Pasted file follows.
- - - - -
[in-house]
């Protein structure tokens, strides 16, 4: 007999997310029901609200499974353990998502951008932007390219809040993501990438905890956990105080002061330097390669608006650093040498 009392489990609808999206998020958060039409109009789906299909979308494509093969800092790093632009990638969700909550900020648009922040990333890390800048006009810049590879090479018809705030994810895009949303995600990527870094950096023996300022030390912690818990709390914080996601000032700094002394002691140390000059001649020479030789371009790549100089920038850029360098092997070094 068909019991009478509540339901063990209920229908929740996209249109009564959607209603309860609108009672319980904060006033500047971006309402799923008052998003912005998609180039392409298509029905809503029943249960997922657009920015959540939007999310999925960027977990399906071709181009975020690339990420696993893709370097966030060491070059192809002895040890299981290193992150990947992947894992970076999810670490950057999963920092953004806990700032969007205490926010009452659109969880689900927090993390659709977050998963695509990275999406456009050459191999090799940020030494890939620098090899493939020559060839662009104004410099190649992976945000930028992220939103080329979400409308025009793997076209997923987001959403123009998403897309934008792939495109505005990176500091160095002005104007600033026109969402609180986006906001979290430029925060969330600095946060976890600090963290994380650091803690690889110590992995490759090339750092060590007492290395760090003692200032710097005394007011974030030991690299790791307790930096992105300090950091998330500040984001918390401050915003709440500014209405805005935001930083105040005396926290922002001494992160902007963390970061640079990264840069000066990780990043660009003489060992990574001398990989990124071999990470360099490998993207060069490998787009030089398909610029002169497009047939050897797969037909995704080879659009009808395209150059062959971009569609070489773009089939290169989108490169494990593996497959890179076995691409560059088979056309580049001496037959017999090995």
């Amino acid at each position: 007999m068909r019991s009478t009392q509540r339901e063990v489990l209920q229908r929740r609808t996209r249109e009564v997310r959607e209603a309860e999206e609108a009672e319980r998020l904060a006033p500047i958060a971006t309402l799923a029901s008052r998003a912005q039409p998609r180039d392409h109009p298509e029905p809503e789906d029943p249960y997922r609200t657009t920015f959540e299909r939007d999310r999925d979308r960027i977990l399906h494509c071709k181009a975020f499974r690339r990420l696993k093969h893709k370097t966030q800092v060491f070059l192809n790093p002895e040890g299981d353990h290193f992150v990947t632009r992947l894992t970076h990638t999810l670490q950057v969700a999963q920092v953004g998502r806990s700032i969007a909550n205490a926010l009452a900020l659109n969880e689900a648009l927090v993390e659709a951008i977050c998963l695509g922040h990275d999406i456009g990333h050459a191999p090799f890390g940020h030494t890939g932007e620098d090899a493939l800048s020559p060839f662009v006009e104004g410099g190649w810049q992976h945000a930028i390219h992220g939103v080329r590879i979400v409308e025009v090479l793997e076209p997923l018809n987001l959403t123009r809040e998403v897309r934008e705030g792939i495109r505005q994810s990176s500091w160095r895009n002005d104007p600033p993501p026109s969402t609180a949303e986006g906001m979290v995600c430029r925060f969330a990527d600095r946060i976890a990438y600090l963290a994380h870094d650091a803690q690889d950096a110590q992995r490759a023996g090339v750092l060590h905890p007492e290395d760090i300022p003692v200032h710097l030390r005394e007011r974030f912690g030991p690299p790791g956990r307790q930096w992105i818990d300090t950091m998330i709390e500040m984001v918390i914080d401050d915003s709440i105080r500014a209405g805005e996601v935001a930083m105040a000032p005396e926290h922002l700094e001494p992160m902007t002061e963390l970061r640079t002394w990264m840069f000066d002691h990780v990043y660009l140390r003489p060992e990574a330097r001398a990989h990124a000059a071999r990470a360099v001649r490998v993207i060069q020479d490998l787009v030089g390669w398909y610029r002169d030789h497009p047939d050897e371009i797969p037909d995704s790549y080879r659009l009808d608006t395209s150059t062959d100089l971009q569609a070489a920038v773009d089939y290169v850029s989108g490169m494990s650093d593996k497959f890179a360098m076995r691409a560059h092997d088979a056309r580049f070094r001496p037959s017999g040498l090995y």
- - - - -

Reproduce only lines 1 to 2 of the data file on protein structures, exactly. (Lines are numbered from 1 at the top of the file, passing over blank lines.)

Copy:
[in-house]
């Protein structure tokens, strides 16, 4: 007999997310029901609200499974353990998502951008932007390219809040993501990438905890956990105080002061330097390669608006650093040498 009392489990609808999206998020958060039409109009789906299909979308494509093969800092790093632009990638969700909550900020648009922040990333890390800048006009810049590879090479018809705030994810895009949303995600990527870094950096023996300022030390912690818990709390914080996601000032700094002394002691140390000059001649020479030789371009790549100089920038850029360098092997070094 068909019991009478509540339901063990209920229908929740996209249109009564959607209603309860609108009672319980904060006033500047971006309402799923008052998003912005998609180039392409298509029905809503029943249960997922657009920015959540939007999310999925960027977990399906071709181009975020690339990420696993893709370097966030060491070059192809002895040890299981290193992150990947992947894992970076999810670490950057999963920092953004806990700032969007205490926010009452659109969880689900927090993390659709977050998963695509990275999406456009050459191999090799940020030494890939620098090899493939020559060839662009104004410099190649992976945000930028992220939103080329979400409308025009793997076209997923987001959403123009998403897309934008792939495109505005990176500091160095002005104007600033026109969402609180986006906001979290430029925060969330600095946060976890600090963290994380650091803690690889110590992995490759090339750092060590007492290395760090003692200032710097005394007011974030030991690299790791307790930096992105300090950091998330500040984001918390401050915003709440500014209405805005935001930083105040005396926290922002001494992160902007963390970061640079990264840069000066990780990043660009003489060992990574001398990989990124071999990470360099490998993207060069490998787009030089398909610029002169497009047939050897797969037909995704080879659009009808395209150059062959971009569609070489773009089939290169989108490169494990593996497959890179076995691409560059088979056309580049001496037959017999090995």